Africa will hit 1 billion mobile internet connections in 5 years

Africa’s mobile internet connections are set to double in the next five years, a study showed on Monday, thanks to affordable smartphones and the roll-out of high-speed networks.

A Somali man browses the internet on his mobile phone at a beach in Somalia's ...A report by research and consulting firm Ovum in London estimates that mobile broadband connections will rise from 419 million at the end of this year to 1.07 billion by the end of 2022.

“Data connectivity is growing strongly in Africa, and there are also good prospects on the continent in areas such as digital media, mobile financial services, and the Internet of Things,” said Matthew Reed, Practice Leader Middle East and Africa at Ovum.

“But as Africa’s TMT market becomes more convergent and complex, service providers are under increasing pressure to make the transition from being providers of communications services, and to become providers of digital services.”

Mobile phone operators such as MTN Group, Orange and Bharti Airtel are investing heavily in high-speed networks to meet demand from users who are increasingly using phones for everything from paying their bills to streaming videos and surfing the internet.

Best security practices key catalyses full potential of mobile business processes

According to JP Lourens, software product manager at Kyocera Document Solutions South Africa says that along with the convenience and productivity benefits of giving users the ability to access data and documents wherever they are, mobility also introduces new security risks. “Mobile devices can easily be lost or stolen, with the result that confidential data can fall into the wrong hands,” he says.

“Companies that will be providing the workforce with mobile access to documents, should ensure that they adhere to global best practices in data protection and comply with local laws and regulations, such as the Protection of Personal Information Act (POPI). This is especially important when handling sensitive documents that contain financial data, personally identifiable information or contractual details.”

Good security practices key to unleashing full potential of mobile business processes.Lourens says that a mobile ECM/BPM solution should offer tight security at two levels: user and administrator. Administrators should have full control over which features and data their end-users can access, so that unauthorised people cannot access sensitive information.

Some examples of the key features to look for in a secure mobile ECM/BPM solution include:

User permissions: The app should enable the IT department to set which documents and system features different groups of users can access. For example, HR directors who need administrative access to employee documents may have different permissions than HR clerks who only need to view certain documents. While the first group is allowed to perform any action including deleting and modifying documents, the second group can only view and print what their access permissions grant them access to.

Automatic log-in: Any mobile app with access to sensitive company information should feature an option to disable automatic log-in. This forces the user to type in the user name and password each time the app is opened. It is recommended to disable automatic log-in when using automatic log-out.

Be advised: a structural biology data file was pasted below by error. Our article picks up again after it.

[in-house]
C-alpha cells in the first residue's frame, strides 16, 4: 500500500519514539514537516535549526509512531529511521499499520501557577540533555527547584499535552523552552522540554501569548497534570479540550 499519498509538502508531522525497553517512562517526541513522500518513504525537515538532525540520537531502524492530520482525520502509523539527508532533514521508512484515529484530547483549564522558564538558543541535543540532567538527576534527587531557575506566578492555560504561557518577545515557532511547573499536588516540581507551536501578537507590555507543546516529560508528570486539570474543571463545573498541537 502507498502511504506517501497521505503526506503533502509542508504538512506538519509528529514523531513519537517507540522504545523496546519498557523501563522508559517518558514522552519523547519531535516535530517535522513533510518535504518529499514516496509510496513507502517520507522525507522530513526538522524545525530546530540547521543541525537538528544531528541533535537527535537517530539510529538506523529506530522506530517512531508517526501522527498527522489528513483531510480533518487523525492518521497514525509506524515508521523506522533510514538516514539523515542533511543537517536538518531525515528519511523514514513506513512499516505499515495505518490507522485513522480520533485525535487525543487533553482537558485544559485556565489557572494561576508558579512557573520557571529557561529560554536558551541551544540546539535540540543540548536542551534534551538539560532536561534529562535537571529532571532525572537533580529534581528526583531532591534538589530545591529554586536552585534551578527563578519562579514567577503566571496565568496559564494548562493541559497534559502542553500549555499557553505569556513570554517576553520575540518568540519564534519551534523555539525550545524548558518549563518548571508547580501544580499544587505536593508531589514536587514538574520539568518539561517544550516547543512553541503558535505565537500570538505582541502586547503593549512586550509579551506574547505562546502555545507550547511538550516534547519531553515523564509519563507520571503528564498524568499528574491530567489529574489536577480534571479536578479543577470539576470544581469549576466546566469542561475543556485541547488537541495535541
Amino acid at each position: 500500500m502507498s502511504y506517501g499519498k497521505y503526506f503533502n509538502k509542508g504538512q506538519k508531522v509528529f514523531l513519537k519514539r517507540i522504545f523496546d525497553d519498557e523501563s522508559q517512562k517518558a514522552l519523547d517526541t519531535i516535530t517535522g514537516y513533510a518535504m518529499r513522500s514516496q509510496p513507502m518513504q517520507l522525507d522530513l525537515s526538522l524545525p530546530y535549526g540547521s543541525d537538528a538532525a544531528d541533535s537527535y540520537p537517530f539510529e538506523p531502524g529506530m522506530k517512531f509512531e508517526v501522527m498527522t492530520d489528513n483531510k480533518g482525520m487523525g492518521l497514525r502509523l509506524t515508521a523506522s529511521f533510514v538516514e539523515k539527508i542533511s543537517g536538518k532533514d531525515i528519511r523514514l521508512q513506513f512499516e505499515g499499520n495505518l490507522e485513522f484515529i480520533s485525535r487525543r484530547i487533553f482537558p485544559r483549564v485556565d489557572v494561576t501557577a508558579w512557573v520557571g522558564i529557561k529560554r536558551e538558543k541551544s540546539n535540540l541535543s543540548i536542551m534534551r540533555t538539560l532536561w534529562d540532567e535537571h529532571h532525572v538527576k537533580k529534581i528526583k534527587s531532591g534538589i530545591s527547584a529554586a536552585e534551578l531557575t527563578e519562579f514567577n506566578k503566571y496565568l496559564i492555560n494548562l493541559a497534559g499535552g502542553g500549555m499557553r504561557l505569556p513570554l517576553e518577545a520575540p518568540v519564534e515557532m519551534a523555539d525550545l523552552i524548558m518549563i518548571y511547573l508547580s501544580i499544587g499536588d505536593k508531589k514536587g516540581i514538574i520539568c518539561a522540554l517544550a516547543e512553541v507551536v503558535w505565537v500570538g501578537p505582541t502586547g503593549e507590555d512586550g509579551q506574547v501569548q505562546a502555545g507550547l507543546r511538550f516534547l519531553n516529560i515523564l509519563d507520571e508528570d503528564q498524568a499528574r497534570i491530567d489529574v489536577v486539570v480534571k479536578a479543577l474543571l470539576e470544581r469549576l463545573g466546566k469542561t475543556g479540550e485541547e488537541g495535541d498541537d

Data cache clean-out: The administrator should be able to configure the app to flush all data, including any open electronic documents, from the device in any situation. To continue working, the user will need to log back into the system and download the electronic document again if needed.

Automatic log-out: IT should set a policy that users must log out when they are finished interacting with the app. A good solution will allow the administrator to configure a server setting enabling automatic log-out and disabling automatic log-in and export for all users. It is best practice to pair these security settings with the security features offered by mobile devices, such as “Auto-Lock” and “Passcode Lock”.

It should be possible to configure the app to log out automatically after a certain period of inactivity or when the user minimises the app. This should not only remove all documents from local storage, but remove traces of the document or folder that the user was last viewing. These features will stop unauthorised individuals from picking up an abandoned iPad or iPhone and view the data.

Data leak protection: When an electronic document is exported from a corporate-approved mobile app to another app, that new app takes control of the document. A robust platform should allow IT to control whether sensitive documents can be exported to other apps, from where they can be shared with other people or stored locally on the device.

Says Lourens: “In addition to using a secure platform and configuring it correctly, the organisation should have clear security and capture policies in place. It is important to educate users about the security settings and to show them how to keep corporate data secure. If users will access sensitive documents outside the office, they should also be instructed on how to set up a VPN on their mobile device.”

Modern Wi-Fi Networks are Vulnerable, Risk on Bitcoin Wallet?

KRAKS WIFIEarlier this week, Mathy Vanhoef of the Imec-DistriNet research group, discovered serious weaknesses and vulnerabilities in WPA2, a protocol which is used to secure all modern Wi-Fi networks.

Vanhoef’s paper noted:

“An attacker within range of a victim can exploit these weaknesses using key reinstallation attacks (KRACKs). Concretely, attackers can use this novel attack technique to read information that was previously assumed to be safely encrypted. This can be abused to steal sensitive information such as credit card numbers, passwords, chat messages, emails, photos, and so on. The attack works against all modern protected Wi-Fi networks.”

How Does it Affect Devices and are Bitcoin Wallets in Danger?